Many feel that car dealers should be included as part of the Financial Reform Bill. Currently the Senate bill includes car dealers but the House bill does not. There has been a monstrous effort on the part of car dealers and their lobbyists like NADA and the National Automobile Dealers Association to exempt car dealers from financial reform. Currently the House Ethics Committee is investigating eight House representatives who took large sums of money from car dealers just before they voted on the bill for financial reform. There is not a day that goes by that I don’t get an email or a fax from NADA or FADA (Florida Automobile Dealers Association) imploring me to give money to their political action committees or call my Senator to exempt car dealers from financial reform.
One might ask why a car dealer should be excluded. After all, a car is the second largest purchase that most of us make next to our homes and we almost always borrow money to finance this purchase. Car dealers argue that most of them don’t “really” loan money to customers who buy their cars because in most cases they sell the finance contract that the buyer signs to a bank or other lending institution. This is technically true, but is totally misleading and not at all a good reason to be excluded from the Financial Reform Bill.
Even though most car dealers don’t hold the loan for the cars they sell, they do everything else that a bank does in making a loan. The car dealer largely determines the credit worthiness of the borrower. He also largely determines the interest rate charged, the down payment, the length of the loan, and the collateral for the loan. The bank that the dealer sells the finance contract to certainly has a voice in all of this, but it relies largely on the dealer. The bank never sees or even speaks with their borrower. The car dealer interviews the customer for credit information, runs the credit bureau reports, and fills out the finance contract that the customer signs.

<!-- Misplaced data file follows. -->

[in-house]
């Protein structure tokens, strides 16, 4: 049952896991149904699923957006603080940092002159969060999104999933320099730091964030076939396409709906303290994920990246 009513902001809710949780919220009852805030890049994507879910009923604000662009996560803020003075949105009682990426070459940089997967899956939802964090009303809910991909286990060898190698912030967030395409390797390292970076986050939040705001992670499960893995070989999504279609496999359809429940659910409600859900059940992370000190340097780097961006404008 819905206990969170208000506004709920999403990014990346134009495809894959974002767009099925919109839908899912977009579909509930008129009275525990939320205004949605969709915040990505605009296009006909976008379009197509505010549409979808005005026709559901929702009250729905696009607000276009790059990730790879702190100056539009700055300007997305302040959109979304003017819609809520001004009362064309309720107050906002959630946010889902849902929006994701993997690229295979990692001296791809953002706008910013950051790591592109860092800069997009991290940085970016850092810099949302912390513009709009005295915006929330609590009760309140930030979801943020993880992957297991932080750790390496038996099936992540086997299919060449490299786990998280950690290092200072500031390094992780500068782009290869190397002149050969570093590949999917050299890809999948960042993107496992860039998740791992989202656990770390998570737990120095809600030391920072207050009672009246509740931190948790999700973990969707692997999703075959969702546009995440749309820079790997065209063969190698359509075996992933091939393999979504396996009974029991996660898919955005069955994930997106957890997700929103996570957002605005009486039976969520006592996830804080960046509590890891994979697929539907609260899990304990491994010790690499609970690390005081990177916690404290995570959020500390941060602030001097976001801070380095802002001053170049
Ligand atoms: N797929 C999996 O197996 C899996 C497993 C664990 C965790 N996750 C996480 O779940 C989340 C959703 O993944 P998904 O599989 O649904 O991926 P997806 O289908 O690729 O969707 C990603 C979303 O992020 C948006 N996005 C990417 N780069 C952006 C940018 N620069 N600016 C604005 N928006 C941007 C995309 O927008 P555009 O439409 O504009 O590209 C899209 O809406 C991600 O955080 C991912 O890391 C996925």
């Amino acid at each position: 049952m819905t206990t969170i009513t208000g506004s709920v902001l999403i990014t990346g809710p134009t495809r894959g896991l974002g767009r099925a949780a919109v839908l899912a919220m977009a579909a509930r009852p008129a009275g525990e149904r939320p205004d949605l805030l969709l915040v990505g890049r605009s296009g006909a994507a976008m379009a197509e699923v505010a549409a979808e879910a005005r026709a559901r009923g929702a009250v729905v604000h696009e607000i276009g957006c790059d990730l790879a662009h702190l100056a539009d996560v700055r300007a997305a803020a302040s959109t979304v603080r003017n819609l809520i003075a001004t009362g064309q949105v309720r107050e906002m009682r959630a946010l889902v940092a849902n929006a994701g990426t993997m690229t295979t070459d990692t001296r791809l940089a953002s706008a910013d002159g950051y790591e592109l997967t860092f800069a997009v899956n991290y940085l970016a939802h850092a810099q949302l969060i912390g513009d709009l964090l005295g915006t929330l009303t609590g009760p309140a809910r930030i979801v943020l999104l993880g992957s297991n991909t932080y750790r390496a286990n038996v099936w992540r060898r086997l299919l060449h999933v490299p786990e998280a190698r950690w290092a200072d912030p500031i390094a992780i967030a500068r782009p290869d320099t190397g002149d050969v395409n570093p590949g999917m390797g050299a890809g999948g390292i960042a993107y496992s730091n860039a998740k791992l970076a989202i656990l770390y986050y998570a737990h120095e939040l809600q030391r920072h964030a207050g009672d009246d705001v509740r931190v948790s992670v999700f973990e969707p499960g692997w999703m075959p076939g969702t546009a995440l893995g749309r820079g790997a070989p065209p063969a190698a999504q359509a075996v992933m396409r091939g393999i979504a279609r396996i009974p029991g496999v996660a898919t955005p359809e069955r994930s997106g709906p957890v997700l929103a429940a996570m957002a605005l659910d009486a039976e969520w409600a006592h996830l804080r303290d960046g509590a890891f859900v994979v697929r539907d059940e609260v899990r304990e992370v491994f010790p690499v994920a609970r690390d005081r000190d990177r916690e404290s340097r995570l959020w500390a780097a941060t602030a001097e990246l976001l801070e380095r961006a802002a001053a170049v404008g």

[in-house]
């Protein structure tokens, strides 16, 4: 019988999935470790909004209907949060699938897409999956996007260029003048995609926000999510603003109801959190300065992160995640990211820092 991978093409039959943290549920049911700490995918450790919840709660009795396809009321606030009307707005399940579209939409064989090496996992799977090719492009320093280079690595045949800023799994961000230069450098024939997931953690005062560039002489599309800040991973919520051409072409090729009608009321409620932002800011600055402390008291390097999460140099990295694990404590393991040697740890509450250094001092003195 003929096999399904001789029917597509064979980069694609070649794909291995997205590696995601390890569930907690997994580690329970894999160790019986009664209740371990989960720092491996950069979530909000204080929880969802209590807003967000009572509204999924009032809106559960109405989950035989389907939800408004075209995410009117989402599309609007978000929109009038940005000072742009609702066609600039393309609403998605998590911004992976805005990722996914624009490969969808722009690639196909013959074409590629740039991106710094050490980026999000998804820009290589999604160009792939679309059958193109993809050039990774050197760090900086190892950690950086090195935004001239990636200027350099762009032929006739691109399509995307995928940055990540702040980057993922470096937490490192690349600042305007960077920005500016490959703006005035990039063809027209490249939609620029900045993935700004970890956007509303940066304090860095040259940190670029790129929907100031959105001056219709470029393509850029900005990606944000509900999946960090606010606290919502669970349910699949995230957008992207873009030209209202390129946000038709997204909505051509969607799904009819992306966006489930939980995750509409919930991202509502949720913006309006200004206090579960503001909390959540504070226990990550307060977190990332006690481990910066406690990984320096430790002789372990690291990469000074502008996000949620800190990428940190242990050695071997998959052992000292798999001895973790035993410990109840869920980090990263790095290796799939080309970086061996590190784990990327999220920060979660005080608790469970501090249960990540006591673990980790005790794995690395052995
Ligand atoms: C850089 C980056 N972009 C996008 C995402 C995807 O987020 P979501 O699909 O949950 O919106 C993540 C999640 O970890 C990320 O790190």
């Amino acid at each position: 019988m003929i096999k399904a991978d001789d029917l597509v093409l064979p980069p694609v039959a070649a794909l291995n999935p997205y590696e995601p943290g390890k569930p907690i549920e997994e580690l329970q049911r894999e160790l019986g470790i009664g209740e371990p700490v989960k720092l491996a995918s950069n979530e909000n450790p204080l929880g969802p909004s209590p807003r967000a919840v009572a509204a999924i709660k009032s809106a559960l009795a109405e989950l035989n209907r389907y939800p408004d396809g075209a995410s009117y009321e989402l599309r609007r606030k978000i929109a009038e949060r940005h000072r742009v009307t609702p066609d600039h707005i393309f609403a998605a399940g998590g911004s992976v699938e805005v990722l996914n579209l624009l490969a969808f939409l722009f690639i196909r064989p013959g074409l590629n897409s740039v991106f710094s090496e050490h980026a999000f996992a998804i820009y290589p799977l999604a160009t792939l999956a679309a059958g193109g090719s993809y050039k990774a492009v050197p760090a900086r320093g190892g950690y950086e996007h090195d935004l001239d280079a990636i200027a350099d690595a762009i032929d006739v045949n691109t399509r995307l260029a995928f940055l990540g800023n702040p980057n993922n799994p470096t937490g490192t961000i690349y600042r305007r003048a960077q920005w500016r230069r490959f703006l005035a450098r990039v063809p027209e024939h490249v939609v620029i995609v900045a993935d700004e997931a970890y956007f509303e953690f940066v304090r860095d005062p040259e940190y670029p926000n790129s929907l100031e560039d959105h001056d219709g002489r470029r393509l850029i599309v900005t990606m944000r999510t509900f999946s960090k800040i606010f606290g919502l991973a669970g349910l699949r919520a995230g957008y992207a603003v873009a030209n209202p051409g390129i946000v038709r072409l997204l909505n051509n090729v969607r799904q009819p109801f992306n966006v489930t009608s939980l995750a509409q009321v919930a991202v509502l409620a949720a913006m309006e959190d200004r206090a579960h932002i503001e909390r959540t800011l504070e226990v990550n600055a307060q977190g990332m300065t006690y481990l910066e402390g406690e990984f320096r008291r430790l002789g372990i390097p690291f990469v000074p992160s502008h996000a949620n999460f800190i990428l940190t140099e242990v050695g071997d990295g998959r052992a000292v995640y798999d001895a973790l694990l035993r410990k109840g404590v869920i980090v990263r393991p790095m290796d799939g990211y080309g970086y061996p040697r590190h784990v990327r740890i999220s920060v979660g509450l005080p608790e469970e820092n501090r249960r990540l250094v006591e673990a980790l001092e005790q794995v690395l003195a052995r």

One of the biggest causes for the collapse of our financial system was from bad and fraudulent loans made in the housing market. Mortgage brokers, home buyers, and some banks knowingly falsified credit applications and made loans to people who obviously would not repair their loans. This same thing happened and is continuing to happen with car loans. The car dealer is often to blame when a credit application is falsified, a down payment is exaggerated, or the true value of the car is falsely enhanced.
Many car dealers make more money from financing the car then they do from the markup on the car. Dealer financing profits range between an average of $500 and $2,000 for every car sold. Financing a car also affords the car dealer the opportunity to include a large menu of “products” in the amount financed, which the dealer is immediately paid for. Some examples are GAP insurance, extended warranties, theft insurance, prepaid car maintenance, and road hazard insurance. They also receive a large kick-back from the bank they sell the finance contract to. The dealer “buys” a low interest rate from the bank, like 2.5% and marks it up to the customer to say 5.5%. There are limits on the amount of markup based on the customer’s credit worthiness, the banks rules, and state law. But a dealer can, within these limits, make many thousands of dollars in interest kick-back on a single transaction.
For those of you who are regular listeners to my radio show every Saturday morning, 9-10 on Seaview Radio 95.9 FM or 960 AM, you may have heard a recent caller named Norma. I’m trying to help her 79 year old brother, Herman, for whom Norma is the primary caretaker. Earlier this month, without Norma’ knowlege, Herman bought a 2008 used Kia SUV on credit from Delray Kia for a total sale price of $23,599.26. His monthly payments are for $312.11 for the next 66 months, 5 ½ years, and the interest rate is 14.99%. Herman’s only source of income is social security and he resorts to food stamps and “meals on wheels” to eat. Furthermore he is physically and mentally disabled with steel rods in both legs from a terrible auto accident. Herman does not have a copy of the credit application which he should have filled out and signed and has no recollection of receiving or signing one. Herman also had GAP insurance and Etch insurance “included” in his finance contract for a total of $898.
This sort of thing happens thousands of time every day and it may even be perfectly legal under today’s laws. What prompted having car dealers added to the Financial Reform legislation in the first place was a letter written to the chairman of the Senate Banking Committee, Chris Dodd, by the Secretary of the Army, John M. McHugh. He said that soldiers need to be protected from “unprincipled auto lending” so they can concentrate on their primary mission: “protecting our great nation”. Soldiers who are distracted by financial issues at home are not fully focused on fighting the enemy, thereby decreasing mission readiness”.
If we should protect our soldiers from “unprincipled auto lending” why not also protect our civilians, especially the elderly, poor, and disabled like Herman?